Scientists used a powerful live imaging technique to show that full length mRNA molecules transfer between cells.
mRNA travelling from one cell to another.
Credit: Amritha Kidiyoor
Cells within a tissue function as a hive by communicating with each other through exchanging molecules such as glucose, ions, and proteins. A new study by Gal Haimovich from the Weizmann Institute of Science reports for the first time that full length mRNA can be transferred between cells by direct cell-to-cell contact (1).
In 2007, researchers reported that microRNAs and fragmented RNAs transfer between cells by exosome diffusion (2). Haimovich wanted to know if this process could be captured in real-time to understand how it was regulated. “Research at this stage was qualitative, not quantitative. I wanted to take it to the imaging level where I could see the kinetics and dynamics of RNA transfer to actually visualize RNA move from one cell to another and to get quantitative data on how many molecules are transferred at the single cell and molecule level,” said Haimovich. To accomplish this, he approached world-renowned imaging expert Robert Singer from Albert Einstein College of Medicine.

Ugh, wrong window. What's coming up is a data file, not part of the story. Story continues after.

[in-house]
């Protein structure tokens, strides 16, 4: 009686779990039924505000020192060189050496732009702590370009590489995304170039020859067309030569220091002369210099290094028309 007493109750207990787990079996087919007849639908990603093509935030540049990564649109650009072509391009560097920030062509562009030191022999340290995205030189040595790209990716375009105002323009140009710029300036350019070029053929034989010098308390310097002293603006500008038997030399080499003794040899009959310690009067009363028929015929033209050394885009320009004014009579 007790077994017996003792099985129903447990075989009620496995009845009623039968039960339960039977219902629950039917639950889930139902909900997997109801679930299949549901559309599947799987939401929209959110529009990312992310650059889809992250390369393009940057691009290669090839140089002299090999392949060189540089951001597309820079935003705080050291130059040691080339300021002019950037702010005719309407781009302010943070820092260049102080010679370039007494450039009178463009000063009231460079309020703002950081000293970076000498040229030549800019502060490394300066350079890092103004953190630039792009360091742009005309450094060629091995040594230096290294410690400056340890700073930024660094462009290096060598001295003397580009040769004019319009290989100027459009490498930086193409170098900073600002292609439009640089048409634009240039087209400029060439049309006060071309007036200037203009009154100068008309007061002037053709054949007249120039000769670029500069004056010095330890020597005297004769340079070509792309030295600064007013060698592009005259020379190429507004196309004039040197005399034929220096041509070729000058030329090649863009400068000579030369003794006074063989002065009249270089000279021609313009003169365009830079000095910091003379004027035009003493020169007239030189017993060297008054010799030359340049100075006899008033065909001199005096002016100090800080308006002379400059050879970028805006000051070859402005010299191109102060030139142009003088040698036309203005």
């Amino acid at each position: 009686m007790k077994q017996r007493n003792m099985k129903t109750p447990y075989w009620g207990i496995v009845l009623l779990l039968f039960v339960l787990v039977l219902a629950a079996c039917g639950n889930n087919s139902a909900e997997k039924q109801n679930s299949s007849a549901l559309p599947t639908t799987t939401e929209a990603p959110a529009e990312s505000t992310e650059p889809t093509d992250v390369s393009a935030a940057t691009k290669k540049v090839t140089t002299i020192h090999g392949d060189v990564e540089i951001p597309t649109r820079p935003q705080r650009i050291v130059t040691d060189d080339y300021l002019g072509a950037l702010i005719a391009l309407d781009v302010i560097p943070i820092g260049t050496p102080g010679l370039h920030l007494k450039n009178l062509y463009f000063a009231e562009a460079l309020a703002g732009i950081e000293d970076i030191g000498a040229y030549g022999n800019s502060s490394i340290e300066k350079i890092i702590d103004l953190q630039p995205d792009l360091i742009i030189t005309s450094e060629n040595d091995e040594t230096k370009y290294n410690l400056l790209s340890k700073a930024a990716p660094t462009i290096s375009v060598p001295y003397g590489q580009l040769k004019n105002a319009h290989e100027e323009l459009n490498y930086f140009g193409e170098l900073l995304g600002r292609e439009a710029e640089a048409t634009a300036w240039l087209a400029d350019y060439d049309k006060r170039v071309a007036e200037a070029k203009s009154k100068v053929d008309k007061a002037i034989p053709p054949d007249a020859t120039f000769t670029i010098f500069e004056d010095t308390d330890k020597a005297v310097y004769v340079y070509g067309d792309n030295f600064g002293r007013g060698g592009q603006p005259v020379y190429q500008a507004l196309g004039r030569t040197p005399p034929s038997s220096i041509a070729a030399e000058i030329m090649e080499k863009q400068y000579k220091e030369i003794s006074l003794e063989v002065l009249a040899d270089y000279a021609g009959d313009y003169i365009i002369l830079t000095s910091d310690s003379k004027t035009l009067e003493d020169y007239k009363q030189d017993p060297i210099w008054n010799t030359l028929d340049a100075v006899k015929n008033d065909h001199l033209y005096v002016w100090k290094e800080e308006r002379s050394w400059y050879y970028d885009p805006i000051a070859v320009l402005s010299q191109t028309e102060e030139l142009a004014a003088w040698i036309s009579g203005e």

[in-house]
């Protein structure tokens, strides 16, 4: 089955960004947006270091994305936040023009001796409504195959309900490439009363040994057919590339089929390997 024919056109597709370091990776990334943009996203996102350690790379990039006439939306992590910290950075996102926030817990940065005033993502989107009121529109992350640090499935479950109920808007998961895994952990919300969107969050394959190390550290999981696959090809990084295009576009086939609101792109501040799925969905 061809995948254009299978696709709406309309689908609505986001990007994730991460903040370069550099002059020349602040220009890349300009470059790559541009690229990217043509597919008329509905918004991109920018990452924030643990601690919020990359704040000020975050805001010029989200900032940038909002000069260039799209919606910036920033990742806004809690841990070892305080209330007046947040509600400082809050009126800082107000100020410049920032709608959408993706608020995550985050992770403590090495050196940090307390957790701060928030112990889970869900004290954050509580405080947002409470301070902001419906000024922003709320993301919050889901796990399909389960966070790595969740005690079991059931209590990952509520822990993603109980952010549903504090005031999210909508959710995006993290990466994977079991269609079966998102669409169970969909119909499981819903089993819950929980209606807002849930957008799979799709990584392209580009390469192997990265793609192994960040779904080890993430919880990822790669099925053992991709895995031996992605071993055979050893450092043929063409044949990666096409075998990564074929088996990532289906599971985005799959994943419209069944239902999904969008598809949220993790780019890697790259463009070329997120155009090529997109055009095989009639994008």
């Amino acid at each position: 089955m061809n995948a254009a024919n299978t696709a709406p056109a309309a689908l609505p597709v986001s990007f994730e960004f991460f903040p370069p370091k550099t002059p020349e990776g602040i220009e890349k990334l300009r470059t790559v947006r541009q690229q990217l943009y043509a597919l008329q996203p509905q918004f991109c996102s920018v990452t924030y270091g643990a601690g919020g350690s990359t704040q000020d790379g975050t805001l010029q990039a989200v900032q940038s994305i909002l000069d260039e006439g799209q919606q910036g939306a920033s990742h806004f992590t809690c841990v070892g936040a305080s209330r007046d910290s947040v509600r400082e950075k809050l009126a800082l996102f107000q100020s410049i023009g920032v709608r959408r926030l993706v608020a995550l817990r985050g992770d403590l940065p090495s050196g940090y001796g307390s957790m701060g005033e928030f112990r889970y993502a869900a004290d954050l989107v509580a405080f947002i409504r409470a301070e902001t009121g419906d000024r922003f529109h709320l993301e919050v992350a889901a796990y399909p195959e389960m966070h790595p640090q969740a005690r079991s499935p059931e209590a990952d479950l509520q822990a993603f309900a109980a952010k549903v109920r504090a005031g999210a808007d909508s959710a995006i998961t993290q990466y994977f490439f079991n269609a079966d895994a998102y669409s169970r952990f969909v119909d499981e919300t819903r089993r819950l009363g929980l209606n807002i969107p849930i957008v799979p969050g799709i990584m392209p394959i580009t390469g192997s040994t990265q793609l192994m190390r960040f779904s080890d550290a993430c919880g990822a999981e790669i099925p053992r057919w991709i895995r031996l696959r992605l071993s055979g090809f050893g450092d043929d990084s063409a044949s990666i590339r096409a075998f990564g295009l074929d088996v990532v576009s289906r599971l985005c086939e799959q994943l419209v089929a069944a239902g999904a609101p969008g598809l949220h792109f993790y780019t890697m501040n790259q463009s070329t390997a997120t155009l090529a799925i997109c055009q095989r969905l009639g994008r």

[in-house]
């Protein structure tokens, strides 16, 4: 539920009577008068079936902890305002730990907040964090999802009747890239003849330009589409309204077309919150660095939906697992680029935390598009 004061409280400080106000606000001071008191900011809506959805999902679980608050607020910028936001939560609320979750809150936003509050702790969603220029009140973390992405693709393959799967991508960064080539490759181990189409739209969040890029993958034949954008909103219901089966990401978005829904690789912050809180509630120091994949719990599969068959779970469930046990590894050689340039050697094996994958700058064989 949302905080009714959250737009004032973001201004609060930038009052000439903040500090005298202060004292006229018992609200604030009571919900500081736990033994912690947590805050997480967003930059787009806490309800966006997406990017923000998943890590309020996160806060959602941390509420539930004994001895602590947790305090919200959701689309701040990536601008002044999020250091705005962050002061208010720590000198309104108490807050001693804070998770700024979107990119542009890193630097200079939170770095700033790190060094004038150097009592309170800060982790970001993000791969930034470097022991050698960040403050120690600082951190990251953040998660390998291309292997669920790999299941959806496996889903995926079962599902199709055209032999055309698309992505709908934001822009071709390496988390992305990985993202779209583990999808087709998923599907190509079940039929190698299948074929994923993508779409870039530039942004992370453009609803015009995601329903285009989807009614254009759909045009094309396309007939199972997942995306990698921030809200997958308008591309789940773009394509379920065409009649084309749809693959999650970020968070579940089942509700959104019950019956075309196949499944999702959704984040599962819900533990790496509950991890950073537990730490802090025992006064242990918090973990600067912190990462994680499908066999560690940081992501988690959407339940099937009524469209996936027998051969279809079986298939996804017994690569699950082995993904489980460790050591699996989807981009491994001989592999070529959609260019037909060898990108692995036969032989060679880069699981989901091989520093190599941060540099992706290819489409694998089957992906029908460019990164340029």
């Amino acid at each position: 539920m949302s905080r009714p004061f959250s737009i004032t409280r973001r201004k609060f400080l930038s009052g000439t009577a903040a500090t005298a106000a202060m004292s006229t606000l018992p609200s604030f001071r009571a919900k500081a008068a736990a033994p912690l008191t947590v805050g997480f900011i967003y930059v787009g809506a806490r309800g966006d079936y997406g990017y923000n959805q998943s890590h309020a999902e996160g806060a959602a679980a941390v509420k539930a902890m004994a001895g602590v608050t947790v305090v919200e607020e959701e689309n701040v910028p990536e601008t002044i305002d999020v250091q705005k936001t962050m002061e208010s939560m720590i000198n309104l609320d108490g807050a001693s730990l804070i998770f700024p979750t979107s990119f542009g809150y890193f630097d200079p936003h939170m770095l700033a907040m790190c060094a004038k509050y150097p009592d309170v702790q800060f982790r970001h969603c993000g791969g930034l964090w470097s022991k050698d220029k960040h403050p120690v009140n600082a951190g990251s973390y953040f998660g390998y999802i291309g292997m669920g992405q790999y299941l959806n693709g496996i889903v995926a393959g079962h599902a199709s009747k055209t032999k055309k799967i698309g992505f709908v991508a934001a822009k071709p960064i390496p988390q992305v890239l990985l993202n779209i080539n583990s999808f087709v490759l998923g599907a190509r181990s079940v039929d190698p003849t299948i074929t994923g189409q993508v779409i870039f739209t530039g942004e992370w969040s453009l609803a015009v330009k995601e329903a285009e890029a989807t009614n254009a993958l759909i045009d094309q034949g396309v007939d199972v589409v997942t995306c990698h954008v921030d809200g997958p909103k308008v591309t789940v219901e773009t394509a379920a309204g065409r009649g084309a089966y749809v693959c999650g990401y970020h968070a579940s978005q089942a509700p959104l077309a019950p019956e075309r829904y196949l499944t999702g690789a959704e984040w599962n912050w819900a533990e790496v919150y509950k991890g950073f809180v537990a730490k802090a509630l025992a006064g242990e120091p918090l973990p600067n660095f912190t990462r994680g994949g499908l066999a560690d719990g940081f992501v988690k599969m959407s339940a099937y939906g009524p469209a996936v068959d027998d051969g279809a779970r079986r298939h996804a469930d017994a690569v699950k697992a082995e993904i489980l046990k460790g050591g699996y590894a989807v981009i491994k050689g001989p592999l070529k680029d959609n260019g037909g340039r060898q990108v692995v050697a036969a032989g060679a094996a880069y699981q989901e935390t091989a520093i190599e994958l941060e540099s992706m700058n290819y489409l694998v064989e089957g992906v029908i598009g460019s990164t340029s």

The team began their study by culturing immortalized mouse cells containing labelled RNA with wild type immortalized mouse cells (acceptor cells), with these cells either in direct contact or separated. To their surprise, they only observed labelled RNA in acceptor cells when the donor and acceptor cells were in direct contact. “That halted everything we were doing, and I tried to think what could be the mechanism if not diffusion,” said Haimovich.
While attending a local seminar, he overhead the term “cellular nanotubes” and this set his discovery in motion. Cellular nanotubes are extensions of a cell’s plasma membrane used to establish contact with neighboring cells. “I went back to see my images and saw the presence of nanotubes when the donor and acceptor cells were cultured in direct contact” said Haimovich.
This led to the ground-breaking discovery that full-length mRNAs are transferred between cells via cellular nanotubes. Independently, Arjun Raj’s team at the University of Pennsylvania confirmed the findings. “I was really excited about the results and that our collaborators found the same phenomena,” said Haimovich.
The team is currently focusing on understanding the regulation of this process: how many RNAs are transferred at any given time? Is there a restriction on the RNA size?
The impact of this study is far-reaching since RNA transfer could alter the proteome and thereby the functions of acceptor cells. One application the authors are exploring is manipulating cancer cells to take up a cancer-inhibiting mRNA from a donor cell, thereby changing the protein make-up of the cancer cell and inducing cell death.